Video | Agriculture | Confidence | Economy | Energy | Employment | Finance | Media | Property | RBNZ | Science | SOEs | Tax | Technology | Telecoms | Tourism | Transport | Search


More than one way to celebrate the potato

Potato Product Group of Horticulture New Zealand

Media Release

11 August 2008

More than one way to celebrate the potato

With less than five months to go before the International Year of the Potato (IYP) officially ends, potato advocates continue to promote this jewel of a vegetable in a variety of imaginative and sometimes surprising ways.

While New Zealanders are passionate about potatoes – 97% of us eat them regularly – it seems we aren’t the only ones. Countries such as Slovenia, Australia, Italy, France, the United States, Korea, South Africa and Peru have been lining up to celebrate the many attributes of this terrific tuber, and support the United Nations initiative, aimed at raising awareness of the importance of potatoes.

As well as congresses, conferences, national days, weeks and months all dedicated to the potato, the year has also inspired a number of unusual potato-based activities and events.

Those that are musically-minded can tune into “Potato Radio” – a website-based radio station dedicated to songs that mention potatoes. You can hum along at The line-up of musicians on Potato Radio is certainly impressive; “Potato Head Blues” by Louis Armstrong, “Mashed Potatoes” by James Brown and “Sweet Potato Pie” by James Taylor all feature. North Koreans have a folk song called “Potato Pride” - the song, complete with English sub-titles and an accompanying video can be viewed at

People living in Australia can send “uber tuber” postcards, if you’re in France you might like to attend a one-day potato cooking course at the Cordon Bleu School in Paris, while members of a Slovenian association dedicated to “pan-frying potatoes with onions” will be hosting the 8th World Festival of Sauteéd Potatoes in Slovenia in September.

Closer to home, New Zealand chefs have taken up the Great Potato Recipe Challenge, with winners to be announced later this year. A series of nutrition forums will be held around the country during August and the year will culminate in a Fundraising Gala to be held in November, with proceeds going to Children’s Health Camps.

Glenda Gourley, Food and Education Consultant for the Potato Product Group of Horticulture New Zealand, the organization that has been promoting IYP in New Zealand, says while it has been a lot of fun so far, the Year has a serious side.

“The United Nations is hoping that the International Year of the Potato will encourage the sustainable development of more potato-based food systems, and in turn address food shortages being experienced in some countries”, she says.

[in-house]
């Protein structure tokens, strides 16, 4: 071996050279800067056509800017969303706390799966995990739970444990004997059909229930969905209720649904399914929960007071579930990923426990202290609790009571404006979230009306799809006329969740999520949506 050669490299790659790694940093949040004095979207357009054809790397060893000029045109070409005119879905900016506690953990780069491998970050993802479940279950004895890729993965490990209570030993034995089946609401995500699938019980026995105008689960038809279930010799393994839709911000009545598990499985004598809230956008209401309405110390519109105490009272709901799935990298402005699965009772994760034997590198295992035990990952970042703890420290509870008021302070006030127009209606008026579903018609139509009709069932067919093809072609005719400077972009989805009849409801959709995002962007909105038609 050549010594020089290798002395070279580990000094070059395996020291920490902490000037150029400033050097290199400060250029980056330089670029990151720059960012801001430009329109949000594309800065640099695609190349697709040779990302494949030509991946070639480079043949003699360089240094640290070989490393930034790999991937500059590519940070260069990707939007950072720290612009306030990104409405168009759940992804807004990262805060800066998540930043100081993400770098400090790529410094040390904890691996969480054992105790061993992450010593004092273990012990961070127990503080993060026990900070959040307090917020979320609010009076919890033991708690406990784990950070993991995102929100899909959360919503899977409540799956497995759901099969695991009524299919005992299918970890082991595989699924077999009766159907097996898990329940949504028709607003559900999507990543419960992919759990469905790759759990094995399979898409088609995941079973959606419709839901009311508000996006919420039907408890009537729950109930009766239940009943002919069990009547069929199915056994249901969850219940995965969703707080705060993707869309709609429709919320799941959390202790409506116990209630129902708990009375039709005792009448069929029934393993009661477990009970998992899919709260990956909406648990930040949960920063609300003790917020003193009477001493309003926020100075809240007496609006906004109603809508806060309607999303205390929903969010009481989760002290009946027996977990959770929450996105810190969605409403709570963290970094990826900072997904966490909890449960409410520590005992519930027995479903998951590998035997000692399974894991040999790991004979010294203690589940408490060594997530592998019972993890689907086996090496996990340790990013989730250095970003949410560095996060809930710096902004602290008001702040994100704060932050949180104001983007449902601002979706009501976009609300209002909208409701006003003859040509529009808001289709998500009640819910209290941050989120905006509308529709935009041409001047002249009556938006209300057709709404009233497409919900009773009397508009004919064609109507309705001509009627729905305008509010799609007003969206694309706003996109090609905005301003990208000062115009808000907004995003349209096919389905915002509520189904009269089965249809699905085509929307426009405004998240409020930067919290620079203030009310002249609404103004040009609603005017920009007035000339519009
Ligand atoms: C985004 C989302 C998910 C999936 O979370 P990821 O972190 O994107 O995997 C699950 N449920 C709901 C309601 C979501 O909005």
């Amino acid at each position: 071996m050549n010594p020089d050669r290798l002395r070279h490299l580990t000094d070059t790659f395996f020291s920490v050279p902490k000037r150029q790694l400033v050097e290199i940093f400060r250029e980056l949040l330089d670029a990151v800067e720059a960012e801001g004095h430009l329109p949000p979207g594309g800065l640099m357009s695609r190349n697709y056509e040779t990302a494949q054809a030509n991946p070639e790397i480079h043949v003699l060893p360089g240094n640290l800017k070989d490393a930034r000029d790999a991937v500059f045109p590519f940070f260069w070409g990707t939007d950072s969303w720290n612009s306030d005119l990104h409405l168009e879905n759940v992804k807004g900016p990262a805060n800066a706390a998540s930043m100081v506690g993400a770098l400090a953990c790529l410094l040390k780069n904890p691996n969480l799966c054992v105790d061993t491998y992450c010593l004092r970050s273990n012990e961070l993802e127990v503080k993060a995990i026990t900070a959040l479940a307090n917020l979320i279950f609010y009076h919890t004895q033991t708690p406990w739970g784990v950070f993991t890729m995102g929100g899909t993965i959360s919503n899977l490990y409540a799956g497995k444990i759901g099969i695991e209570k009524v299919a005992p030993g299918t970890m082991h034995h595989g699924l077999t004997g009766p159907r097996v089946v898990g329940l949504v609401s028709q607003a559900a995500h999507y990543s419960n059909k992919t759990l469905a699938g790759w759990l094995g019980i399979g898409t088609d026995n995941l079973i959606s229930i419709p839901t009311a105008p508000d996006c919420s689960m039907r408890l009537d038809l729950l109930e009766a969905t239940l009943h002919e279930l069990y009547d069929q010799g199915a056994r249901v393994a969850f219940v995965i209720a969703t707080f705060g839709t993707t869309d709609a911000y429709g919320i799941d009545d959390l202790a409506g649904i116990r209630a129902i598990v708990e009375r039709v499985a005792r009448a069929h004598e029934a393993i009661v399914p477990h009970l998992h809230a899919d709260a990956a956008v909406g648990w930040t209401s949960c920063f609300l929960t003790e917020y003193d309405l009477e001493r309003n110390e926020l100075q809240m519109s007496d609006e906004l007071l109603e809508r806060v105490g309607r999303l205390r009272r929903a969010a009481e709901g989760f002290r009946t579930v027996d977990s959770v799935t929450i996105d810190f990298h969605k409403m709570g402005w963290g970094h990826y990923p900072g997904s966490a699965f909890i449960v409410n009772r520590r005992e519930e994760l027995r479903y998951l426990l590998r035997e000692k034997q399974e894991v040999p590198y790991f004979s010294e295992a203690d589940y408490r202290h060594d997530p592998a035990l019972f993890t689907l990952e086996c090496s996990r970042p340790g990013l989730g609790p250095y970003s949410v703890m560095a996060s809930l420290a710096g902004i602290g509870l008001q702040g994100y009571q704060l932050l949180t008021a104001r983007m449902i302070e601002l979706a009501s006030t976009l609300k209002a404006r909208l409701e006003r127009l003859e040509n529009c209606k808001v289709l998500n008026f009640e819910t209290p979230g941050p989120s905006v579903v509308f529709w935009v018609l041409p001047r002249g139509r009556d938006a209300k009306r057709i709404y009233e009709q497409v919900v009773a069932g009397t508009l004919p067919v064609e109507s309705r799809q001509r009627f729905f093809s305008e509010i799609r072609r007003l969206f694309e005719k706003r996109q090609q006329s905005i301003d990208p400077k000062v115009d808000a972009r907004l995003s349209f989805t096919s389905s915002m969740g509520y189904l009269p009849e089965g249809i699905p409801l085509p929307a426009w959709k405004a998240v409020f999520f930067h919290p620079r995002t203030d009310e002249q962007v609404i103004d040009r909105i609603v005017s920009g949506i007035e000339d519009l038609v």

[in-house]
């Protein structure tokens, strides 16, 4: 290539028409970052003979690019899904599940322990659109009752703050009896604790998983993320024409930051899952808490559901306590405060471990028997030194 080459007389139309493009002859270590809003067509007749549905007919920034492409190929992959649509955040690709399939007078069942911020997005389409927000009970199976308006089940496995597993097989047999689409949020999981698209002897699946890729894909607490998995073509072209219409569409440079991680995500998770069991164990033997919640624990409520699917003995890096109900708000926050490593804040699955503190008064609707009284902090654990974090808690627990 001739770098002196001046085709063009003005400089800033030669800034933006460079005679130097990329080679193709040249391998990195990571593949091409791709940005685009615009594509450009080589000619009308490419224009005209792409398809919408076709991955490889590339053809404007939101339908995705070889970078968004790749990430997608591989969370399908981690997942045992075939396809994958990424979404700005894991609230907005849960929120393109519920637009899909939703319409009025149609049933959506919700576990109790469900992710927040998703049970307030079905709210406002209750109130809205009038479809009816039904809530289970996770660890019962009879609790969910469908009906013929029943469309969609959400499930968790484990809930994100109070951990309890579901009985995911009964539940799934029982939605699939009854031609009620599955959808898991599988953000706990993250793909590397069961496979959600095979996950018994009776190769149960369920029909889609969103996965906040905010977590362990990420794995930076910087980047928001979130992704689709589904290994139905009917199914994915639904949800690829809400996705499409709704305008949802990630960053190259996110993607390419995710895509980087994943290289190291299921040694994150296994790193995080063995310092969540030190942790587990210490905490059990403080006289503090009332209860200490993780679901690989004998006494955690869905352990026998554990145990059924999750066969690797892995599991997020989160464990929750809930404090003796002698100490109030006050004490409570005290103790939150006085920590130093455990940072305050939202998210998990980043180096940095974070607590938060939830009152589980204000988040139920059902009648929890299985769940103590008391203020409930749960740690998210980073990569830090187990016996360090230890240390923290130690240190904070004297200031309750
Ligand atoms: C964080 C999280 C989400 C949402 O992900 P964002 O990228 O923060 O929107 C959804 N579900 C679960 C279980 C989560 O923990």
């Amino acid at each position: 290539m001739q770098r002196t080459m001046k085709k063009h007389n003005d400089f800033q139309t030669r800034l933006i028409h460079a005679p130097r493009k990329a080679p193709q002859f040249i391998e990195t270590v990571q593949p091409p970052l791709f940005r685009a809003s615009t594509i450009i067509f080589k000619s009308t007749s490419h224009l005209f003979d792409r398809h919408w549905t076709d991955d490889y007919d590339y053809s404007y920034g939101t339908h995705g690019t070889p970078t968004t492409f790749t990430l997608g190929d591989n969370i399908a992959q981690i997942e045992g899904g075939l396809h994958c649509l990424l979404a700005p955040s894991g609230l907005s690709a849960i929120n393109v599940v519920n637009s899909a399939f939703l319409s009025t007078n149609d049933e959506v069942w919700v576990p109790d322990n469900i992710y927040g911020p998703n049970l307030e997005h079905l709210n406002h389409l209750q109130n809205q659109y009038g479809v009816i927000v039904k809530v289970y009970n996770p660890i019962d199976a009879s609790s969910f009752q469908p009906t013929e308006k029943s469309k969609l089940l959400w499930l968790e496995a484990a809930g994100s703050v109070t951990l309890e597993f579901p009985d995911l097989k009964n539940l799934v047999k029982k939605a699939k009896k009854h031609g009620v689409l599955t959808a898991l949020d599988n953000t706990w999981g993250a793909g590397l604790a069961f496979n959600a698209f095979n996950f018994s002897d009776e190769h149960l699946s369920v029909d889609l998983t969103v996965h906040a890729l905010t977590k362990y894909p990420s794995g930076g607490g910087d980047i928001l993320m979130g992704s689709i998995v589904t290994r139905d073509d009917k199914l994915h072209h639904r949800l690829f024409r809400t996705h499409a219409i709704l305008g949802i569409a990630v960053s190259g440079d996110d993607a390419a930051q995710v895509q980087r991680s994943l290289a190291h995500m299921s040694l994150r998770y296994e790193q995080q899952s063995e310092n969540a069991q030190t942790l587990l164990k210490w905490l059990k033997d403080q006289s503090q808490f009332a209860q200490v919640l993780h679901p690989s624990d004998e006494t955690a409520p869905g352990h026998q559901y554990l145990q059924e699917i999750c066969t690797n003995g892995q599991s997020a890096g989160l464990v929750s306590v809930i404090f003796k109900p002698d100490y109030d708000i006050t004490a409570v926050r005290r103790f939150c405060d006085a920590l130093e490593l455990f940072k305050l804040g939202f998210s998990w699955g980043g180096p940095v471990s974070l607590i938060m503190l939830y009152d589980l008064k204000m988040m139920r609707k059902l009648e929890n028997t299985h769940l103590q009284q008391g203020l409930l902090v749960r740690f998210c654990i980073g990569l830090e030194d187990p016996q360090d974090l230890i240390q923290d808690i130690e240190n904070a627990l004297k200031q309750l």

Glenda Gourley says the size of farms in areas such as sub-Saharan Africa and parts of Asia are shrinking, so many farmers are turning from growing grains and legumes to root and tuber crops.

“The potato produces more nutritious food more quickly, on less land and in harsher climates than any other major crop. Up to 85% of the plant is edible human food, compared to around 50% for cereals, so it is a very useful food source.”

New Zealand’s 256 potato growers are supporting the International Year of the Potato, and a range of activities aimed at promoting the benefits of growing and eating potatoes are being undertaken throughout the year. More information on the International Year of the Potato can be found at


© Scoop Media

Business Headlines | Sci-Tech Headlines


By May 2018: Wider, Earlier Microbead Ban

The sale and manufacture of wash-off products containing plastic microbeads will be banned in New Zealand earlier than previously expected, Associate Environment Minister Scott Simpson announced today. More>>


Snail-ier Mail: NZ Post To Ditch FastPost

New Zealand Post customers will see a change to how they can send priority mail from 1 January 2018. The FastPost service will no longer be available from this date. More>>


Property Institute: English Backs Of Debt To Income Plan

Property Institute of New Zealand Chief Executive Ashley Church is applauding today’s decision, by Prime Minister Bill English, to take Debt-to-income ratios off the table as a tool available to the Reserve Bank. More>>


Divesting: NZ Super Fund Shifts Passive Equities To Low-Carbon

The NZ$35 billion NZ Super Fund’s NZ$14 billion global passive equity portfolio, 40% of the overall Fund, is now low-carbon, the Guardians of New Zealand Superannuation announced today. More>>


Split Decision - Appeal Planned: EPA Allows Taranaki Bight Seabed Mine

The Decision-making Committee, appointed by the Board of the Environmental Protection Authority to decide a marine consent application by Trans-Tasman Resources Ltd, has granted consent, subject to conditions, for the company to mine iron sands off the South Taranaki Bight. More>>